Friday, 19 June 2009


The Photographer General's Favourite Perennial

Well I have to say that Valencia was wonderful fun.

Haven't time to go through the pictures or think about what to say yet, so just to keep in touch, here's notion for you to ponder upon.

I see that the RHS, has kicked off its publicity machine for the magnificent Tatton Park Flower Show with details of an ugly plant competition. Some of the plants they nominate are a bit peculiar, but many of them strike me as being extraodinarily beautiful. And when you consider what remarkable adversity some of them grow in, the beauty, as seen in their adaptation over millions of years, is sublime.

But there are plants which, let's face it, are just plain hideous. The Mediterranean horror, Dracunculus vulgaris looks like hell on earth and smells like a dead donkey that has been left in the Cretan sun for six weeks.

And on top of that, we know we can always rely on plant breeders to make a bad thing worse. Bearded irises, for example, were once gorgeous but nowadays, you can hardly find a single hybrid that hasn't so many frills and furbelows that each bloom resembles underwear purchased at dubious lingerie stores and worn by certain ladies of the night.

So I hereby launch the Silvertreedaze Ugly Plant Contest. For starters, will you please welcome Rudbeckia occidentalis in its 'improved' and 'selected' form 'Green Wizard.'

The name is ridiculous, since the flowers are neither green nor wizardlike. They are brown, nasty, scatological in shape and as they age, they lengthen and curl, making them even more faecal.

The pictures are by the Photographer General who violently objects to this plant growing in my garden, and who calls them, succinctly, 'Turds on Sticks.' She dislikes them growing in the little border by the lawn where we drink our afternoon tea and is demanding that the be composted forthwith.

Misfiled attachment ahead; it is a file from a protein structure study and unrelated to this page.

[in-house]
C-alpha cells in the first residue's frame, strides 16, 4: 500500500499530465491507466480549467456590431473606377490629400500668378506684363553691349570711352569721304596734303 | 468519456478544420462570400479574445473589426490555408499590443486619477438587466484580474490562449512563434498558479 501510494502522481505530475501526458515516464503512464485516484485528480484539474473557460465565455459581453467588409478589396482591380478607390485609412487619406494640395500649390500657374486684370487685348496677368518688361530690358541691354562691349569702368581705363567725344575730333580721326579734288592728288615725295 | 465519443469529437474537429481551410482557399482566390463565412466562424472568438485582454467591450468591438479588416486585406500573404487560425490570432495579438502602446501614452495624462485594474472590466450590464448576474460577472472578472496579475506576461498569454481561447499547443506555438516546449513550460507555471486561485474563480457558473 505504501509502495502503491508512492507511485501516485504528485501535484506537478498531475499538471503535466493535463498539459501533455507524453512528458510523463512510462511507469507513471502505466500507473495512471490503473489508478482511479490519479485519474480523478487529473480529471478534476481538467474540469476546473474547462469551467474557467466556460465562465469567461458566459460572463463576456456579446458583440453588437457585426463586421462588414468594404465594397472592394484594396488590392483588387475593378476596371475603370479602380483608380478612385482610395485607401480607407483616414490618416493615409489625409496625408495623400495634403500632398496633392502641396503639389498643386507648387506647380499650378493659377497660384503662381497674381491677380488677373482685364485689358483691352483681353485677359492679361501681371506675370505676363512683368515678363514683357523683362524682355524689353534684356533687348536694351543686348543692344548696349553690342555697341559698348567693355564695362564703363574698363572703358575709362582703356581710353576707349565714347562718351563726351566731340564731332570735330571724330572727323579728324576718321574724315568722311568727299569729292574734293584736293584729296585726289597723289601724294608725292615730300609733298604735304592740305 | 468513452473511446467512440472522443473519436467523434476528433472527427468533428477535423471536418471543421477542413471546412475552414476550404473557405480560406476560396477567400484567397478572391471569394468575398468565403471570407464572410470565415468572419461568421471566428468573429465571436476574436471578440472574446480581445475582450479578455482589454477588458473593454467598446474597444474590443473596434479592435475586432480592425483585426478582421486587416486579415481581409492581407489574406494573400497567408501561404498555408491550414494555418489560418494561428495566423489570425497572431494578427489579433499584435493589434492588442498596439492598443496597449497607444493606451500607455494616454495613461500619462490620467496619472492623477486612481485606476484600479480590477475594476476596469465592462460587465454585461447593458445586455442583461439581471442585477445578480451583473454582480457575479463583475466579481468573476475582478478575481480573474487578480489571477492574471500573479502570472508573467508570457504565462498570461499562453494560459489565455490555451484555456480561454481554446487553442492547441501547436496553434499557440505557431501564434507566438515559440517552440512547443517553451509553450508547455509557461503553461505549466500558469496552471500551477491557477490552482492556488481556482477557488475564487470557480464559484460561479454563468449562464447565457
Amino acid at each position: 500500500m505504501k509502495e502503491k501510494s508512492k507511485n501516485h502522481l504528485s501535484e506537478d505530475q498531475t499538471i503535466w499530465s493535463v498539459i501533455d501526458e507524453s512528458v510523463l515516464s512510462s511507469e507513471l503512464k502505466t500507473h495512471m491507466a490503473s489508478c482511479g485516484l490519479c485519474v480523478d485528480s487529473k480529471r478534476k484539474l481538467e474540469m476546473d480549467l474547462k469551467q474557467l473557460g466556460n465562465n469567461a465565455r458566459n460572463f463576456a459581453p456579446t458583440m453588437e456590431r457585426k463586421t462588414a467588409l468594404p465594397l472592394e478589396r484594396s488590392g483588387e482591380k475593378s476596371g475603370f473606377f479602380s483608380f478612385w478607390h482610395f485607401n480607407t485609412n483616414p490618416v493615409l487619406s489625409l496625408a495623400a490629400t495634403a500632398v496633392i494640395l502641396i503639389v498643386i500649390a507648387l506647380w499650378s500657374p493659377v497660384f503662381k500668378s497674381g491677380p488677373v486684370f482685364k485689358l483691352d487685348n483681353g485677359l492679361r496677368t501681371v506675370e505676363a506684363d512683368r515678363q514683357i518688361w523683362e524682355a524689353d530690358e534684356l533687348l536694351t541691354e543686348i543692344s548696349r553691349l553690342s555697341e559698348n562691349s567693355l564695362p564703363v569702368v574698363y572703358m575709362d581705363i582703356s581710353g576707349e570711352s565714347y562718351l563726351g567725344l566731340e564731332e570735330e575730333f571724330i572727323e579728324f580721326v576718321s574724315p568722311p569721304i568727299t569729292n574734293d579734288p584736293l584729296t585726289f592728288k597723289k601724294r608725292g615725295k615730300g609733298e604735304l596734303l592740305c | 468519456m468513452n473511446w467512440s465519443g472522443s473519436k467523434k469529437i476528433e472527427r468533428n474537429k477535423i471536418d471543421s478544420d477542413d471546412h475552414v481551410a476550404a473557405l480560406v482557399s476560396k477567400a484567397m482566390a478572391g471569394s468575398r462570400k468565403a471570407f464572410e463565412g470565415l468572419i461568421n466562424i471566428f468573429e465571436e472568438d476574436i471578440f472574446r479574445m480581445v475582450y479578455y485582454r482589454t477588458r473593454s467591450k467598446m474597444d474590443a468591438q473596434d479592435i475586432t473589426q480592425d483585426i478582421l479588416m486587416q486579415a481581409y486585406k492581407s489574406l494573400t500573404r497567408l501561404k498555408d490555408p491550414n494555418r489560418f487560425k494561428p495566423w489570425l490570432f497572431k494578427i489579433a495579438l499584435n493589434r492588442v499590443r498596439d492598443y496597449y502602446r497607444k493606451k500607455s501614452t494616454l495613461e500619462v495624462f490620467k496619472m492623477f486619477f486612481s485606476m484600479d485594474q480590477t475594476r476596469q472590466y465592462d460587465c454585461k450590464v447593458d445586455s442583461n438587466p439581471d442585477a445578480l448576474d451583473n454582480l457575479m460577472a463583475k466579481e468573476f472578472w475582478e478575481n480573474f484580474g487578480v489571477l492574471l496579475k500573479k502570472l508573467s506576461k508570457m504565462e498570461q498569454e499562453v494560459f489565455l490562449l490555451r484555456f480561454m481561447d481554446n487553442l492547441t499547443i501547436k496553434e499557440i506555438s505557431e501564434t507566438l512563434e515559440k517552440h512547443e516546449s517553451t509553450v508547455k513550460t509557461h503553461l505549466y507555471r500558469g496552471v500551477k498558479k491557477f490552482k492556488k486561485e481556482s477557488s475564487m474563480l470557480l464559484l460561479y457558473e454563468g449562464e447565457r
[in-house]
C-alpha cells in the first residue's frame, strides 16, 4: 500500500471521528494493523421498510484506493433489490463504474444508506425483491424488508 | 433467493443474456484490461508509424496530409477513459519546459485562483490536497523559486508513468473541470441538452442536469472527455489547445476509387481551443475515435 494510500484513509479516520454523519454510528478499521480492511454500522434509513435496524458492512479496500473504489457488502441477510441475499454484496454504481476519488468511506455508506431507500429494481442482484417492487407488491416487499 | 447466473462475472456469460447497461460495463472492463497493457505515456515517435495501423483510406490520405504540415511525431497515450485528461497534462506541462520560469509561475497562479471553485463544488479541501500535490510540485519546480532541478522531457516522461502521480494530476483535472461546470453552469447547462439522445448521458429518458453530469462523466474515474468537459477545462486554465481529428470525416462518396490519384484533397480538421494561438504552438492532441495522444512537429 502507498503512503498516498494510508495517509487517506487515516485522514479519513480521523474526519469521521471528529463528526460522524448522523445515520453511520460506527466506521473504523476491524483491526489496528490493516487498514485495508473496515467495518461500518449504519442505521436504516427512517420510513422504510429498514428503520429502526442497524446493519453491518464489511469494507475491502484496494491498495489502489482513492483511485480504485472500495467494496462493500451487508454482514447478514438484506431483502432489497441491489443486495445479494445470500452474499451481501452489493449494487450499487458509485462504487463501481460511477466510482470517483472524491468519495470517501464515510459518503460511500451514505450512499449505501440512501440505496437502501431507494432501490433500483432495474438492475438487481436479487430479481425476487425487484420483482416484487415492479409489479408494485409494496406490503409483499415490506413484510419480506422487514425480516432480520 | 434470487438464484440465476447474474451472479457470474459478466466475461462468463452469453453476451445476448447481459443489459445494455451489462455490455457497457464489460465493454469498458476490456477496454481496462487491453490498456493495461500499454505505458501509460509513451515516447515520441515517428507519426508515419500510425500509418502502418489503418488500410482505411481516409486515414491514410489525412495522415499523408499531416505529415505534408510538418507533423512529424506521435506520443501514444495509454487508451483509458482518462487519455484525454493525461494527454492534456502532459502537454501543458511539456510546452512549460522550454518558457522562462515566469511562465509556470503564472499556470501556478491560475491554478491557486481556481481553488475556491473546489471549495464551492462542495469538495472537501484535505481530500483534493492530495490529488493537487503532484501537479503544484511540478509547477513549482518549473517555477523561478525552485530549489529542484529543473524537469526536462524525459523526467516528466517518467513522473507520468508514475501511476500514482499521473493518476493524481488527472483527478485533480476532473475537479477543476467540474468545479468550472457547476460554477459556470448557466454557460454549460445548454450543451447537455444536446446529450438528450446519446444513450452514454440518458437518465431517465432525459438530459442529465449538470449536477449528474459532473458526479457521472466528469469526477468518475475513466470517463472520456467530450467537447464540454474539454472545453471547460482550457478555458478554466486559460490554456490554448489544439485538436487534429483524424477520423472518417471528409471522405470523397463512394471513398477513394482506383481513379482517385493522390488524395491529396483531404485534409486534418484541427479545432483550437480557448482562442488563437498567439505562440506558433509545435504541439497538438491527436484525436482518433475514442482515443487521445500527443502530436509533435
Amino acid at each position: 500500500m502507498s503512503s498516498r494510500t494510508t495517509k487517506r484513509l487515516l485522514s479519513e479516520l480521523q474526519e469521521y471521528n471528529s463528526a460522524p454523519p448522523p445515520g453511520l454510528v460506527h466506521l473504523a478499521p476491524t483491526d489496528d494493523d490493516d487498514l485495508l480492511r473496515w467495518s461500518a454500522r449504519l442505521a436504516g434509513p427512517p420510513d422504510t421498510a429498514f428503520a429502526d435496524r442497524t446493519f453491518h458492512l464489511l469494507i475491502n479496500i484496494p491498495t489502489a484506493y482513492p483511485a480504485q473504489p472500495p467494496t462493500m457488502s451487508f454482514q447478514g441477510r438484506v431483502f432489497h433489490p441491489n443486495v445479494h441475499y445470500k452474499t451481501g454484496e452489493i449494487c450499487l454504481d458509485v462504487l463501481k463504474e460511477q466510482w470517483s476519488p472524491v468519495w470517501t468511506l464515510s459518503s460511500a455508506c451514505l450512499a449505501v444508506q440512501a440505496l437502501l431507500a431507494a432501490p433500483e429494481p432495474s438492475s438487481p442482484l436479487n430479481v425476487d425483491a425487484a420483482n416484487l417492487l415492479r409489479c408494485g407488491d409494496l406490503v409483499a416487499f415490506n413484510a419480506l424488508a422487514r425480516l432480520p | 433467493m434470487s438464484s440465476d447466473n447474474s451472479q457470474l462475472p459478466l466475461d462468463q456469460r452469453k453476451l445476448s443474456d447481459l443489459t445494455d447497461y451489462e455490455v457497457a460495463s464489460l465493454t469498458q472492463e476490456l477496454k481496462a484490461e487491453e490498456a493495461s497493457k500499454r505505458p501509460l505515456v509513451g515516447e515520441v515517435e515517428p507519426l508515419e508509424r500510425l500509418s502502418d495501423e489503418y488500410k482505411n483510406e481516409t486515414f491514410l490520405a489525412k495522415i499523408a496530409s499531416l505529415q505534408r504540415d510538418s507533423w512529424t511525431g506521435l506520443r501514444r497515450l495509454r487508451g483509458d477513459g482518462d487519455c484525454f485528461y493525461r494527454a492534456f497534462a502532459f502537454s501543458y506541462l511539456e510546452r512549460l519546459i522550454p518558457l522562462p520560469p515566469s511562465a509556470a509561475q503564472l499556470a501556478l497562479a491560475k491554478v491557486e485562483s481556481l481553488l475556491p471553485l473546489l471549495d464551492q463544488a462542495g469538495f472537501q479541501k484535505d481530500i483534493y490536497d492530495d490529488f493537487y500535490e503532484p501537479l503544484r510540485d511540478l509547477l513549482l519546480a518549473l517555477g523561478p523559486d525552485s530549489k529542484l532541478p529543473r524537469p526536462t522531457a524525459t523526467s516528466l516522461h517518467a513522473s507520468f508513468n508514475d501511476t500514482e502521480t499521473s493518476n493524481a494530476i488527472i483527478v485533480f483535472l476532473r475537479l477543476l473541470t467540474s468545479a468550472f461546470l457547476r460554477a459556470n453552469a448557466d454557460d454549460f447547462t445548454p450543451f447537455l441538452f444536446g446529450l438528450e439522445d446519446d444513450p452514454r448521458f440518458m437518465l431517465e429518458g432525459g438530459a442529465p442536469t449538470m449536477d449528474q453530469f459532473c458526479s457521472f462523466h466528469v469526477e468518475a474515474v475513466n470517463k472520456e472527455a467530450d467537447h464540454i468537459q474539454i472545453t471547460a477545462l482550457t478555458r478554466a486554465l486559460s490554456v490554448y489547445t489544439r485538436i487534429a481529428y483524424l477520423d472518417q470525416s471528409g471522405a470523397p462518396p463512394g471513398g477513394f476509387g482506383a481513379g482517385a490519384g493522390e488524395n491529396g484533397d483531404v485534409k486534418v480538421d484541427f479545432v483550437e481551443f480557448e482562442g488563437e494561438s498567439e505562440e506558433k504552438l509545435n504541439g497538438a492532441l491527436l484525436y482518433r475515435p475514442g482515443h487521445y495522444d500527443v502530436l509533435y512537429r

Turds on sticks.

I'm listening to Beethoven's Violin Concerto, having recently purchased it from the iTunes store, one of my children having pinched my CD version.

I'm reading Little Dorrit - the Dickens' account of the Office of Circumlocution describes to a tee what will happen to the Iraq War Enquiry.

This time last week I was in Valencia - pictures and story soon, I promise.

Finally, this week's film was The Fall, by Tarsem Singh, recommended by James A-S, on this blog, and thoroughly enjoyed. Stupendous film locations, in Spain - Seville, I think - South Africa, China and so on. Exquisite colours, glorious bodies - though most frequently male - and clever interior sets. The child actor was utterly natural, with such things as nose picking and 'desperate-for-a-pee-but-too-distracted-to-go-to-the-loo' jiggling left purposely in the narrative. Distinctly un-Hollywood, but it strengthened the artistry. BUT, the story structure was weak, the screenplay clunked along a bit painfully and I really couldn't give a toss for the stuntman character who seemed a weak-minded twat, by and large. Luvverly film, though and I'm glad to have seen it.


  1. Nigel, I am glad I am not the only one that doesn't see the point of this plant - the name Green Wizard is the only good thing about it and I suspect what makes it sell. The plants in the RHS list are all interesting and adapted for their region, they have a purpose. But plant breeders can produce ugly plants for pretty flowers or just muck a plant up and make it completely ugly.

    Best wishes Sylvia